One of the recent trends in publishing has involved using ‘track changes’ to let proof-editors and authors exchange notes about work going through the publishing process. In some ways it’s a good idea. In others, it isn’t. Actually, it sucks royally. And here’s why. Microsoft’s ‘track changes’ protocol isn’t exactly that of anybody else. Even… More Why I think ‘track changes’ sucks as an editing tool
Voice is as crucial a part of writing as anything else – the characteristic style and flow of words that an author develops which inextricably associates their work with them. It often takes a while to develop. You’ll know when you have, because your revisions will stop being filled with ‘rule application’ edits – you’ll… More What is your writing voice? And how to find it.
The other week I read a marvellous short story by blogging friend Eric Wicklund, who posts extremely good stories on his blog. His setting involved a US carrier battle group, mysteriously transported to an alternate universe where magic worked. But so did twenty-first century tech, at least while it could be maintained. The story got me… More Rebuilding from the Stone Age is haaaaaaard…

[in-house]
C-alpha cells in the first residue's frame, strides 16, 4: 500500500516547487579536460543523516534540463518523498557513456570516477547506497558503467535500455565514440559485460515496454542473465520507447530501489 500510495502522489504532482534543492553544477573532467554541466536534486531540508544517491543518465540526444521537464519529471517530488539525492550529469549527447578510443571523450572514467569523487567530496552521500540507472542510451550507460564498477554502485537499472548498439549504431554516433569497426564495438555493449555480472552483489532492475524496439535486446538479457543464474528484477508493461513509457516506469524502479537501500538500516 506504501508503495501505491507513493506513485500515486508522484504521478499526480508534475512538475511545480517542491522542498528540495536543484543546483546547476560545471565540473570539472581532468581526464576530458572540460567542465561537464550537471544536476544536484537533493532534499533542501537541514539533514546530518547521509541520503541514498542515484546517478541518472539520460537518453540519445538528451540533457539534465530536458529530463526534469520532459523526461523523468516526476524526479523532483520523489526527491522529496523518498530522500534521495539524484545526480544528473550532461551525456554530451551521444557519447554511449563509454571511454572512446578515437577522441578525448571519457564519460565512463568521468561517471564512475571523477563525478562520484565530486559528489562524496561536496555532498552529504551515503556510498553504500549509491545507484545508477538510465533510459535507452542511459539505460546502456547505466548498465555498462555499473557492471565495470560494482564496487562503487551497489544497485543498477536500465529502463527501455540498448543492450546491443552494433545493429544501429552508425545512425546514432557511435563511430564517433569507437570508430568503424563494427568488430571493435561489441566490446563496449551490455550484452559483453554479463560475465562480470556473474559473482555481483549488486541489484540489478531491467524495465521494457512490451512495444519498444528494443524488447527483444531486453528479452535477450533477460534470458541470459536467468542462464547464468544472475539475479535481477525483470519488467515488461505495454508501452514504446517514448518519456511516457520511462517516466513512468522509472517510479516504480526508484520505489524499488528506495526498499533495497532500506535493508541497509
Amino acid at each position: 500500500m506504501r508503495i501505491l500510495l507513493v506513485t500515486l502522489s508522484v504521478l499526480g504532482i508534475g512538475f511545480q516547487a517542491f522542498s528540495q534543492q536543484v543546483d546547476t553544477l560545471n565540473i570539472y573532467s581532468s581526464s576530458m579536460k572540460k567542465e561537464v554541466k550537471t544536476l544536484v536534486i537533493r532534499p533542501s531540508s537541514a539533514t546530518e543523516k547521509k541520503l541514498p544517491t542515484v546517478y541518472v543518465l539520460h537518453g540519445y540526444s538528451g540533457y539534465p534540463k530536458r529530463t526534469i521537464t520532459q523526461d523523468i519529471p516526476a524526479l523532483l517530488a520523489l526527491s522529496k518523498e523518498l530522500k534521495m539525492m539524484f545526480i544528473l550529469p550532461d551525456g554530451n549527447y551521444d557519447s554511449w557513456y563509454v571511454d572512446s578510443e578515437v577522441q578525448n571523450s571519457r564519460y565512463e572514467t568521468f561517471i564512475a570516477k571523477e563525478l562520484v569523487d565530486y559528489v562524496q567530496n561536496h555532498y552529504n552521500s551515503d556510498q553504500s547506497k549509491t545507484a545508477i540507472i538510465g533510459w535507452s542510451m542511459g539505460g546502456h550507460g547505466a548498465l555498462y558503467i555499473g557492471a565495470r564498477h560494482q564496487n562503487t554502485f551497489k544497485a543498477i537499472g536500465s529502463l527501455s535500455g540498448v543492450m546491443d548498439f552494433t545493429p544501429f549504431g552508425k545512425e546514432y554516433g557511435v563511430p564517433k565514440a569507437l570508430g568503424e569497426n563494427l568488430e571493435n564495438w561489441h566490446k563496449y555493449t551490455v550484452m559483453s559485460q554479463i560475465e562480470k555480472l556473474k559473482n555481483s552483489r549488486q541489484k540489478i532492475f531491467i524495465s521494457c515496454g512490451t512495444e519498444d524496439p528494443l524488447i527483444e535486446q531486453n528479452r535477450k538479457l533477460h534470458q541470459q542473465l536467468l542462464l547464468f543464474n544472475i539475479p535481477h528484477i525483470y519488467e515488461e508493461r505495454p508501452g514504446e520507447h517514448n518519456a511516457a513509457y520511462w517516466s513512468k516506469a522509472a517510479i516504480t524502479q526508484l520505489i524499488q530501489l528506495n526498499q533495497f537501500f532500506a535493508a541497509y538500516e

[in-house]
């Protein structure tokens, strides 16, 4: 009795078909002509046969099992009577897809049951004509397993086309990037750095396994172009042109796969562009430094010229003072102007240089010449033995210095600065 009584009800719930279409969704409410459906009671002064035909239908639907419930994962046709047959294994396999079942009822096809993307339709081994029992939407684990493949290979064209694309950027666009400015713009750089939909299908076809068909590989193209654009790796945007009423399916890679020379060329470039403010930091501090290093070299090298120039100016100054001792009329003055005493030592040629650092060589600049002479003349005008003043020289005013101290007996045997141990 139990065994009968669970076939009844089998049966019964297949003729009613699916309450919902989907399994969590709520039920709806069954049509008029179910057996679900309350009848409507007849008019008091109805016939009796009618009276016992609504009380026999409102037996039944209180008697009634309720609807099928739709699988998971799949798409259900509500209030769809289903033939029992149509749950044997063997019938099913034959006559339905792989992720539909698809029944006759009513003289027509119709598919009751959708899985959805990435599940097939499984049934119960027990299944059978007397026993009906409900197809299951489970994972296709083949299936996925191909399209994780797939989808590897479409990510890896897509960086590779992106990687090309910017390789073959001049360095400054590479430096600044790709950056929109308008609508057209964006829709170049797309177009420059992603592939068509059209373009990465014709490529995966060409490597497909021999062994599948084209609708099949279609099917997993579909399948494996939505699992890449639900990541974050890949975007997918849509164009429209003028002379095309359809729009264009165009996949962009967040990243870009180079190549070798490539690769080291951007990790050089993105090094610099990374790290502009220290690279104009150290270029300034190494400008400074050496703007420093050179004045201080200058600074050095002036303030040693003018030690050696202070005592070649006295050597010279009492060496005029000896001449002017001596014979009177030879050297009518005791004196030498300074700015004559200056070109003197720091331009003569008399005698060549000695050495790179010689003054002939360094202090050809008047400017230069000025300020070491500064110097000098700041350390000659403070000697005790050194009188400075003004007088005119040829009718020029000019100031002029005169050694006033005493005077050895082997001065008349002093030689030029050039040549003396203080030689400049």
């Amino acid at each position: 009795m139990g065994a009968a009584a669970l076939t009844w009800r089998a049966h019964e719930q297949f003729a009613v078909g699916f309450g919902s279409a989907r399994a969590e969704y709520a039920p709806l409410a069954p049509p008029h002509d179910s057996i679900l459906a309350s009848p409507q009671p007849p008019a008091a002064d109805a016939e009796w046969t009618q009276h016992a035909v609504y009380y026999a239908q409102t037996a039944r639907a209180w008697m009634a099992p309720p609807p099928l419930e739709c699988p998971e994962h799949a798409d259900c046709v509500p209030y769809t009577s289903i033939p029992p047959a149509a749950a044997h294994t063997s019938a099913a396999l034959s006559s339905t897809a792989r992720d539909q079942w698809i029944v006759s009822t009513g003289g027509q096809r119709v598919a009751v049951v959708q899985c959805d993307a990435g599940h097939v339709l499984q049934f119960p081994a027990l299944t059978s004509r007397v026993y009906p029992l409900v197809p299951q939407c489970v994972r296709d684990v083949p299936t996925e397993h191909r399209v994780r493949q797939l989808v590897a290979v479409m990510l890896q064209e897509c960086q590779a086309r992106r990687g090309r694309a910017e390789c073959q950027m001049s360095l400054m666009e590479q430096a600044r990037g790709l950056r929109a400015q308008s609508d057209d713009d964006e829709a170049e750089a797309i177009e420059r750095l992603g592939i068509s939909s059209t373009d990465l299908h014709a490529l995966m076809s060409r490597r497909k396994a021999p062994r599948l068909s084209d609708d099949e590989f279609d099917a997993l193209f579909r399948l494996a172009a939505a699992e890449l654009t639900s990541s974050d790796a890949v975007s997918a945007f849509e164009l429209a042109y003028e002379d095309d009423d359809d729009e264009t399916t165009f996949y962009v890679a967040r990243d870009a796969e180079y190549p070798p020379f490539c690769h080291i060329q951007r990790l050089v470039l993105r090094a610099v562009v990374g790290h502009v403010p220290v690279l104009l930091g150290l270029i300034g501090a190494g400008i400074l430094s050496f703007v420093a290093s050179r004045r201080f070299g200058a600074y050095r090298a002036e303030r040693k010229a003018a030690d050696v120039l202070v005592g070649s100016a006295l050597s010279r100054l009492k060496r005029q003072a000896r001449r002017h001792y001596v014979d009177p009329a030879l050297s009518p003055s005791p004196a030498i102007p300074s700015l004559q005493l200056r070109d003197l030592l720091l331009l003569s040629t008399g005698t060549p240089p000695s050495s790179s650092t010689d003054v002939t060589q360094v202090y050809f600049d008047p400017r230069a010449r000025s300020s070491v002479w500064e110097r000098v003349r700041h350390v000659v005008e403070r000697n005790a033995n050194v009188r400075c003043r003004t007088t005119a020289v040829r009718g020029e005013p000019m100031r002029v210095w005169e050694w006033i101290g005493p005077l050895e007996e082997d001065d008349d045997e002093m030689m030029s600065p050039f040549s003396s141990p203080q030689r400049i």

I’ve got a question to which I don’t – yet – know the answer. One of the biggest problems with the new publishing paradigm is the fact that the tools publishers have to make themselves known by are common to all social media and internet users. Any individual voice consequently gets lost in the noise.… More Going viral – the problem with authors being discovered on the web
It seems to me that one of the main differences between a short story and a novel isn’t just scale; it’s perspective, which is why novels made up of lashed-together short stories with the same setting don’t always work very well. Let me explain. A novel typically has the length to engage in a fairly… More Why short stories lashed together as novels don’t work
In the last few posts I’ve been outlining how publishers edit manuscripts – which, at this part in the process, is quality control ahead of release. This process applies just as much to those who are self-publishing. Once the manuscript has been proof-edited and the author’s comments taken in, a variety of things happen – all… More Editing secrets for publishing – line editing and final quality control
When a publisher receives an author’s manuscript, several things happen. If it’s unsolicited (which happens where the agency system doesn‘t apply), it’s sent to the ‘slush pile’ – the term for the heap of unsolicited manuscripts that might, maybe, contain a gem. Typically the most junior editor gets the task of reading them, then packing… More Editing secrets for publishing – the necessary skills for proof-editing